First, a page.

Knesset Rejects Lieberman Bill That Would Tax Draft-dodgers

Proposal rejected by majority of 55-3; Lieberman: Anyone who doesn't contribute to society should compensate it.

The Knesset on Wednesday rejected a bill proposed by Yisrael Beiteinu Chairman Avigdor Lieberman, which would add one percent to the income tax of anyone who did not serve in the army or in national service of any kind.

Lieberman was looking to adopt a Swiss model, which employs a similar tax. He said that anyone who does not contribute to society should compensate it "in order to help provide it a sense of equality."

Lieberman also criticized Kadima and Labor, saying their reasons for rejecting the bill were not topical, since, he said, 90 percent of voters support it.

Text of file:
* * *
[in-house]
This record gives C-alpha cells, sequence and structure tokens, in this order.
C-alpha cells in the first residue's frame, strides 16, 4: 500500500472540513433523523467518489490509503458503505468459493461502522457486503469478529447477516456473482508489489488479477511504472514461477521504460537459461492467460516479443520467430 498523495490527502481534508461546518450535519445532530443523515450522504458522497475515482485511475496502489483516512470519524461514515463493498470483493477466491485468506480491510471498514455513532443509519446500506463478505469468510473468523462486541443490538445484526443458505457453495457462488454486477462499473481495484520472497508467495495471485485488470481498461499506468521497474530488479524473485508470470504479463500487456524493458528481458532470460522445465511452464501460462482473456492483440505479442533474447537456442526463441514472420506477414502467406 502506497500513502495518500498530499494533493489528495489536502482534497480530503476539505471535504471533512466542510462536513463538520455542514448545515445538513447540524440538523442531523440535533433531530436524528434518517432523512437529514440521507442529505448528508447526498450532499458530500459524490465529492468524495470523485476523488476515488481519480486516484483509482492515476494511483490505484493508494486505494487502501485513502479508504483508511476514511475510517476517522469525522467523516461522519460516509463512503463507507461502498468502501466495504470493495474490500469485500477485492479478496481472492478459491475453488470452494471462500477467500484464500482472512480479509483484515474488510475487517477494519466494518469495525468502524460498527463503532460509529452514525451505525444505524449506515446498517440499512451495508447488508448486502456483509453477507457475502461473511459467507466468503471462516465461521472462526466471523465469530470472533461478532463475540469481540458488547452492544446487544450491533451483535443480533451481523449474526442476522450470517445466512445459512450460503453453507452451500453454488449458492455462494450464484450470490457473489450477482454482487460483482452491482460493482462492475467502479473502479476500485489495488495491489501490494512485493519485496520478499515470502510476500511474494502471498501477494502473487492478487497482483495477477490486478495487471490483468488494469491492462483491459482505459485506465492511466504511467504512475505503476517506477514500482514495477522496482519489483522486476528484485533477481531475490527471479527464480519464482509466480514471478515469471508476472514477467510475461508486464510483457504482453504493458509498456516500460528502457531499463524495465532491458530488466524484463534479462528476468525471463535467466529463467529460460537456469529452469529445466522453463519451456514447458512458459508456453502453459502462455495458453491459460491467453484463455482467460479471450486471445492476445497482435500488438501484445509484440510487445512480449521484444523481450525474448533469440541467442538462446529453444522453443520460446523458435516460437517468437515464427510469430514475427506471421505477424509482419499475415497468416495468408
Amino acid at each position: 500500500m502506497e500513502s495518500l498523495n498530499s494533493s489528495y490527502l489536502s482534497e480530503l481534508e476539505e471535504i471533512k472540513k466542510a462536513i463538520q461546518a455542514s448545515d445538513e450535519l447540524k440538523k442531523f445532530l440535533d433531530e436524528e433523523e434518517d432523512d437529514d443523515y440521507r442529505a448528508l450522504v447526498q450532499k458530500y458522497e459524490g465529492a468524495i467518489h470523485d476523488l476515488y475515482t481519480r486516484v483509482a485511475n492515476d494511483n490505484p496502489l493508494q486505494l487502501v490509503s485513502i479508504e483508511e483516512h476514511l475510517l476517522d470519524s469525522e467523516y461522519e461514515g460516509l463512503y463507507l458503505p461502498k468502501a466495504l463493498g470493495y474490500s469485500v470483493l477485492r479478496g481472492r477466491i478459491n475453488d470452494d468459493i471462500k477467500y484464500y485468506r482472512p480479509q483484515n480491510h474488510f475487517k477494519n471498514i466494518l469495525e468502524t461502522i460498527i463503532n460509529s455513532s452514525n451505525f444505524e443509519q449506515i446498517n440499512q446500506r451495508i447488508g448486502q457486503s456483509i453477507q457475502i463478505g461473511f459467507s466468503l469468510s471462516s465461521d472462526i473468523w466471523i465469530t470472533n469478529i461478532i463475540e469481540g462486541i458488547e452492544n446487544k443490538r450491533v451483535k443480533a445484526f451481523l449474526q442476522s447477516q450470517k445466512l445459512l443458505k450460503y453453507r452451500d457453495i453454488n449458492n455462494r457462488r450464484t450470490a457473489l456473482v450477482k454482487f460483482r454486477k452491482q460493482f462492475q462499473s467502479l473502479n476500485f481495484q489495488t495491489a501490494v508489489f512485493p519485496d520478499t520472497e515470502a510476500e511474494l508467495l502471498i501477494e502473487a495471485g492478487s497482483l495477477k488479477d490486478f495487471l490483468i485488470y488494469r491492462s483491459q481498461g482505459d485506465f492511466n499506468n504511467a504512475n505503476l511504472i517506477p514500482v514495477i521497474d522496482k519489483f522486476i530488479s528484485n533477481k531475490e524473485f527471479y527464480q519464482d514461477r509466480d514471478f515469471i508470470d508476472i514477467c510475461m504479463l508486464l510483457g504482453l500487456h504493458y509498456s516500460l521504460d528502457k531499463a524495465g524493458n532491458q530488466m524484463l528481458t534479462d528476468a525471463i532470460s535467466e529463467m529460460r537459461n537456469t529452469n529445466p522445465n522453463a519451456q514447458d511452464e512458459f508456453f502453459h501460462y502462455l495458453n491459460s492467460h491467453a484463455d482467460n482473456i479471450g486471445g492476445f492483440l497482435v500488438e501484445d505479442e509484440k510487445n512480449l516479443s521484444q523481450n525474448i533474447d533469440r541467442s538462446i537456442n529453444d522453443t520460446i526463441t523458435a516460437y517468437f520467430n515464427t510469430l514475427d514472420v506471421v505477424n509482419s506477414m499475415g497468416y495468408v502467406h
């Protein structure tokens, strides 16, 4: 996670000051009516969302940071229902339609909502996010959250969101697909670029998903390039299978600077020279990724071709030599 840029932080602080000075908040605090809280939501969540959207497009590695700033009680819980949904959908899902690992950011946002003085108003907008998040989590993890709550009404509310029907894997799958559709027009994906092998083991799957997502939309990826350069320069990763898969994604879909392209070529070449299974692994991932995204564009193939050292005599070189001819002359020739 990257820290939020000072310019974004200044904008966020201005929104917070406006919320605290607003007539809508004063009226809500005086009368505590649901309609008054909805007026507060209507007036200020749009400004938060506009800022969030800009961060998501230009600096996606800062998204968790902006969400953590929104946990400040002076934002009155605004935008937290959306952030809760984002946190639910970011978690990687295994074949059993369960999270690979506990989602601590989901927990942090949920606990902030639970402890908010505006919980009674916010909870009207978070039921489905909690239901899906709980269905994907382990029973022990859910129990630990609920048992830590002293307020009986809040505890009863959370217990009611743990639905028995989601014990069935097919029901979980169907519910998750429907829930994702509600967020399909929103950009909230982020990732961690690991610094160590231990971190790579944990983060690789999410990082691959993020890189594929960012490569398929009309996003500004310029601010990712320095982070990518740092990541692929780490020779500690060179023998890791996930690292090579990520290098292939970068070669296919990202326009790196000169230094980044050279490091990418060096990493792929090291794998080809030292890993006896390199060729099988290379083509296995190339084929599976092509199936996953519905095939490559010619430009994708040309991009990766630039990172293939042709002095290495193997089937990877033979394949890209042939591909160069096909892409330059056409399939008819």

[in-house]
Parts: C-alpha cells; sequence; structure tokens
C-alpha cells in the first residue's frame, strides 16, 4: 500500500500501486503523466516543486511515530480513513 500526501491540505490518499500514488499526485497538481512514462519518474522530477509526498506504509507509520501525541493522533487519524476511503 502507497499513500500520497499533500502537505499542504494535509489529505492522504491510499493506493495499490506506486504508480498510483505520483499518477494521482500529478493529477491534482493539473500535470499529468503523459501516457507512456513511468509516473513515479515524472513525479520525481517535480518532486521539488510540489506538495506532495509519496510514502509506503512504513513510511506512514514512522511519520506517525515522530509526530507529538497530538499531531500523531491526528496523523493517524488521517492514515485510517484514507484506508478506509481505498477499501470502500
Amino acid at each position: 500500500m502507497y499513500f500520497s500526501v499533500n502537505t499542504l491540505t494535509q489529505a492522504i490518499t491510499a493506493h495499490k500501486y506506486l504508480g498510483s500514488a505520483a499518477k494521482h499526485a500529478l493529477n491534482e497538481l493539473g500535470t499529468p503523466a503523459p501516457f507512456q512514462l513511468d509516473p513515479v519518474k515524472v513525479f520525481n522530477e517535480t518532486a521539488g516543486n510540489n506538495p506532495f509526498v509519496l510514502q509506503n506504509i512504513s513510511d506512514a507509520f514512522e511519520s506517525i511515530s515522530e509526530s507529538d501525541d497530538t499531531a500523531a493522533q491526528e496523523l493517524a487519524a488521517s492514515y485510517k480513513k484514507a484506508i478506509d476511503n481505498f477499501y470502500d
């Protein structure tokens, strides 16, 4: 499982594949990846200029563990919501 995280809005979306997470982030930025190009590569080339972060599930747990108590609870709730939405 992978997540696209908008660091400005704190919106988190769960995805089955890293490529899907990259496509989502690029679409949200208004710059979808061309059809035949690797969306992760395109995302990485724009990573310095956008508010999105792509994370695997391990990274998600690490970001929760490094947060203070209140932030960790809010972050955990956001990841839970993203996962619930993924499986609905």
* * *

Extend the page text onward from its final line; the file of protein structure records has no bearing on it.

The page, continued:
Regarding the bill proposal, Deputy Defense Minister Matan Vilnai said that the best way to deal with draft-dodging is through educational initiatives, incentives and compensation for soldiers, citing the Military Reserve Law, which regulates benefits for Israel Defense Forces reservists.

"The idea of a tax on draft-dodgers has a lot of problems," Vilnai said, citing the fact that it would only apply to men and that low income brackets would be unaffected.

The proposal was rejected by a majority of 55 to three.